Formerly an all-girl school, Ousai Academy has recently gone co-ed. Enter student council vice president Takatoshi Tsuda, one of Ousai's first male students. He's adapting rather well now that he's in his second year, but there's still a lot to get used to. For example, what do girls talk about when there aren't any guys around? In Seitokai Yakuindomo*, pretty much exactly what you'd expect: sex!
Although charged with upholding morality among the student body, the Ousai Student Council is notoriously perverted, especially president Shino Amakusa. As they carry out their duties to the school, Tsuda, Shino, and their fellow council members must balance curiosity with decency and sex jokes with studying. It takes a perv to know one, after all!
Seitokai Yakuindomo is an amalgamation of what every young healthy male will dream of if they decide to attend school. After all, it’s where Takatoshi Tsuda goes after eating breakfast every weekday. At school, there’s the student council composed of three female students. Their presence is a like a tranquility to the busy and stressful life of any student seemingly on the outside. Yet behind those doors of the student council room lies a world of diligence, a world of anomaly, a world in which is nothing like you’ll turn back again. It’s where Tsuda makes his memories and a place where unforgettable sins are committed by the Powers-To-Be.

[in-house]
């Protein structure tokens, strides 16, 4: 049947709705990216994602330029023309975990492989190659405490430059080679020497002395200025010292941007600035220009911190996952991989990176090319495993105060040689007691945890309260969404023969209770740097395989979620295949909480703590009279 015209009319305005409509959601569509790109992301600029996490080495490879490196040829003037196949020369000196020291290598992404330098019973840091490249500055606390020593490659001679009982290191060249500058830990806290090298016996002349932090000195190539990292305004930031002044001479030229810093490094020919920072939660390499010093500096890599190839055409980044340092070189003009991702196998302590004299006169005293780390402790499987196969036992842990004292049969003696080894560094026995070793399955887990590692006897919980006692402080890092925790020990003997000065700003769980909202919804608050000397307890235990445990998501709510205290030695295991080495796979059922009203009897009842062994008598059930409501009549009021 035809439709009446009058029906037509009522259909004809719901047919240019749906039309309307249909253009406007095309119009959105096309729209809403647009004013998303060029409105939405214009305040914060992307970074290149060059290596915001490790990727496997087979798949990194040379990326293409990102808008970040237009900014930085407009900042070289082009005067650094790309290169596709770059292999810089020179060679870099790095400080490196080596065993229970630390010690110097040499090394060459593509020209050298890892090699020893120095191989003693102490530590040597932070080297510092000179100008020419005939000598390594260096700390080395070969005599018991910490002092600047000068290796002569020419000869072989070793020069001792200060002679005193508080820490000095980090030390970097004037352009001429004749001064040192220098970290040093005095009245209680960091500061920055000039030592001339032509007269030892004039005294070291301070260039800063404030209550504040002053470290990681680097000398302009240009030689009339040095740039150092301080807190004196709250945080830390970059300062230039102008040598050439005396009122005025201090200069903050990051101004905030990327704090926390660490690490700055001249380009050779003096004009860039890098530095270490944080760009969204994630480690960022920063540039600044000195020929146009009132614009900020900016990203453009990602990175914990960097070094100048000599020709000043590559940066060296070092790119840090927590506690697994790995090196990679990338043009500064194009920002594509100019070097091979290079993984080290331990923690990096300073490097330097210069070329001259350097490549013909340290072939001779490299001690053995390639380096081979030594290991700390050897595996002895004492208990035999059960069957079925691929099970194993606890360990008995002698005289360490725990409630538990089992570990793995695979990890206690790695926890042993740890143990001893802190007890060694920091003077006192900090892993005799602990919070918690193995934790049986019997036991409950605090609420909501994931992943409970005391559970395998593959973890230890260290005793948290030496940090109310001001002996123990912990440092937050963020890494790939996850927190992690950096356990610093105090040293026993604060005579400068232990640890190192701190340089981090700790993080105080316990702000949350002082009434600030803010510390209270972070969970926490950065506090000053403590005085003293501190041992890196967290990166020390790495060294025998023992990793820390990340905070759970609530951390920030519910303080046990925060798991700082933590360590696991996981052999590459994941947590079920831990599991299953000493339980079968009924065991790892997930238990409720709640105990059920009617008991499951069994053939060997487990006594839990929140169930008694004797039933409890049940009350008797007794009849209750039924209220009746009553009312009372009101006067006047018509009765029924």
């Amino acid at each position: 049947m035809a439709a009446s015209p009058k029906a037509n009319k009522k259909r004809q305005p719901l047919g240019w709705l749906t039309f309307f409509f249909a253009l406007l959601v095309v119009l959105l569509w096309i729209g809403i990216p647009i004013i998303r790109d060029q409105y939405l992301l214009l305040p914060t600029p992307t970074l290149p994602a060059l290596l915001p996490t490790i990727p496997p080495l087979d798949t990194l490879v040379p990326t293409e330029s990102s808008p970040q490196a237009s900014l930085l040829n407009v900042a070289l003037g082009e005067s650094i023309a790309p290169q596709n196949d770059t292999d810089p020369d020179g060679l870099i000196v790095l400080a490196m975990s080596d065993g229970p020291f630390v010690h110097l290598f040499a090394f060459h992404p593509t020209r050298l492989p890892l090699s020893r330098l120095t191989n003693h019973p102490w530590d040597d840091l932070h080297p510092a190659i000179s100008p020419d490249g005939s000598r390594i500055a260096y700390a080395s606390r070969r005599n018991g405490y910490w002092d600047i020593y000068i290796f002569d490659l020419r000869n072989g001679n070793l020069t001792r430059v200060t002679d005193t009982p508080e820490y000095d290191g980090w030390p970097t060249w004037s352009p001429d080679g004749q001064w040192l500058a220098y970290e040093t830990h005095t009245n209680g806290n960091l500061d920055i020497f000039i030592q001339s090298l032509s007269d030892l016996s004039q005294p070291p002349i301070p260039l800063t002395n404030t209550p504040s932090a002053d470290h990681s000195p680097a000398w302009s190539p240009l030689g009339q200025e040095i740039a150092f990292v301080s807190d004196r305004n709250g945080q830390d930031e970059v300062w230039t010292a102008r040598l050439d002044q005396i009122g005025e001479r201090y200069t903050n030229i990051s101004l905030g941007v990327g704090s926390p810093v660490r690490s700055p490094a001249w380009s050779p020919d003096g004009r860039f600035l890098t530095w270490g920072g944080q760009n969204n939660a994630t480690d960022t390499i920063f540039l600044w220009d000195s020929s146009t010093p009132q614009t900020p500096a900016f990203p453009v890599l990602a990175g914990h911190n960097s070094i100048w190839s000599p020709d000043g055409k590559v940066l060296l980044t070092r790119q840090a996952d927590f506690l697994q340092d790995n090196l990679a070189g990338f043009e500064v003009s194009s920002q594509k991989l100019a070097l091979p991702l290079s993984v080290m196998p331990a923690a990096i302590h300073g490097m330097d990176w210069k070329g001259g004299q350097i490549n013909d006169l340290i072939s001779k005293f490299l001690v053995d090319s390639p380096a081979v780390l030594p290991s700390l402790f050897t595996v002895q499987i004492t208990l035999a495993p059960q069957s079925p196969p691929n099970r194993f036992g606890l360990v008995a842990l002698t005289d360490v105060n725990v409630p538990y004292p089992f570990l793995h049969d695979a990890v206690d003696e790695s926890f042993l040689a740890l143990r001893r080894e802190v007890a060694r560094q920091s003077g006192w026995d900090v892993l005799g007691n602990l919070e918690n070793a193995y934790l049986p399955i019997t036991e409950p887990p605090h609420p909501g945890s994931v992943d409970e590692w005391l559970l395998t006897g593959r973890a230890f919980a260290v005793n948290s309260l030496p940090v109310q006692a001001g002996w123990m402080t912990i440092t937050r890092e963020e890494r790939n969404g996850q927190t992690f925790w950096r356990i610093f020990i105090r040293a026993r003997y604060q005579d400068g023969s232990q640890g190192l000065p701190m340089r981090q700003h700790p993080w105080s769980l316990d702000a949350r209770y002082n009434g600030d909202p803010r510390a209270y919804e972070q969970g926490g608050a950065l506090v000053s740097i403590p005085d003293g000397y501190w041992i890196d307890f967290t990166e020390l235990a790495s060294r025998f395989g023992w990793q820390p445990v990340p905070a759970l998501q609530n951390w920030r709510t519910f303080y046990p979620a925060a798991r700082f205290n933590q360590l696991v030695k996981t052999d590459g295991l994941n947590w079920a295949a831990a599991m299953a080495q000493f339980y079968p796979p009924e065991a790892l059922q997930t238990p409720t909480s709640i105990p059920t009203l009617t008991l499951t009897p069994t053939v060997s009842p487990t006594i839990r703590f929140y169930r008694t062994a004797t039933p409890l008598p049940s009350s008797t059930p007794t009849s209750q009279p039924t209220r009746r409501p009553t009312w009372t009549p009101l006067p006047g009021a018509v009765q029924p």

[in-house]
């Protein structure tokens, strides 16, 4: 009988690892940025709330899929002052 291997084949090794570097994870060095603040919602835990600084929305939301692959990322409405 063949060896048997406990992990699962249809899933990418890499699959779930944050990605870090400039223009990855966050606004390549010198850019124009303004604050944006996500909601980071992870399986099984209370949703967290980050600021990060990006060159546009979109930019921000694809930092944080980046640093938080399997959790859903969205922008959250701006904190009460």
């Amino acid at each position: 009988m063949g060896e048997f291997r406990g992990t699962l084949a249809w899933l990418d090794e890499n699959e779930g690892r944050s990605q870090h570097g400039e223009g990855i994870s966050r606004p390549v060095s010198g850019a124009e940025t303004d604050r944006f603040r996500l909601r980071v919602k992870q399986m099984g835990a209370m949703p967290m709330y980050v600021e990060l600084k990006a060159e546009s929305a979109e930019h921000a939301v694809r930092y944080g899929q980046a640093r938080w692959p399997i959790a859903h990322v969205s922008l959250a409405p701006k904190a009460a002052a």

Coming into this show, you don’t need any knowledge of the previous season or OVAs to comprehend the material. Really, what is there to analyze? It’s a simple premise about a simple guy going to a simple school with intensively complex characters. These characters aren’t your average high school girls. Sure, they have the looks, style, and even authority. However, Seitokai Yukuindomo deconstructs their very being like a cookie cutter with an extravagant taste.